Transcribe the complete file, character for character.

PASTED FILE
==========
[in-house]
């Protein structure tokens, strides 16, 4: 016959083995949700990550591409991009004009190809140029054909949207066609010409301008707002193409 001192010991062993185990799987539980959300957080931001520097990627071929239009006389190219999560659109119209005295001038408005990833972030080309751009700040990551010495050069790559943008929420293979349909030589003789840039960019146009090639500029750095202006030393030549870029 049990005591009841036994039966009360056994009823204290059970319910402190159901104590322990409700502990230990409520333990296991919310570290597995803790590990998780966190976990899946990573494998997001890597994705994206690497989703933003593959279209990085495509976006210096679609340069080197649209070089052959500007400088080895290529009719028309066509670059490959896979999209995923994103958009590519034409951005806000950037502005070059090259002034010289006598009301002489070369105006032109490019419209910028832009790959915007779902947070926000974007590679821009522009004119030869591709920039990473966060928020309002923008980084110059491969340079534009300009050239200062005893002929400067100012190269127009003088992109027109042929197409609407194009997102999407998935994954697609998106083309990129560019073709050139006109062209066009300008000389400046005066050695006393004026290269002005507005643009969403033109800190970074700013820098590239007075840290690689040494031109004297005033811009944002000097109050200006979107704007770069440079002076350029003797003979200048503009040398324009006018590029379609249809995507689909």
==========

[in-house]
């Protein structure tokens, strides 16, 4: 016959083995949700990550591409991009004009190809140029054909949207066609010409301008707002193409 001192010991062993185990799987539980959300957080931001520097990627071929239009006389190219999560659109119209005295001038408005990833972030080309751009700040990551010495050069790559943008929420293979349909030589003789840039960019146009090639500029750095202006030393030549870029 049990005591009841036994039966009360056994009823204290059970319910402190159901104590322990409700502990230990409520333990296991919310570290597995803790590990998780966190976990899946990573494998997001890597994705994206690497989703933003593959279209990085495509976006210096679609340069080197649209070089052959500007400088080895290529009719028309066509670059490959896979999209995923994103958009590519034409951005806000950037502005070059090259002034010289006598009301002489070369105006032109490019419209910028832009790959915007779902947070926000974007590679821009522009004119030869591709920039990473966060928020309002923008980084110059491969340079534009300009050239200062005893002929400067100012190269127009003088992109027109042929197409609407194009997102999407998935994954697609998106083309990129560019073709050139006109062209066009300008000389400046005066050695006393004026290269002005507005643009969403033109800190970074700013820098590239007075840290690689040494031109004297005033811009944002000097109050200006979107704007770069440079002076350029003797003979200048503009040398324009006018590029379609249809995507689909």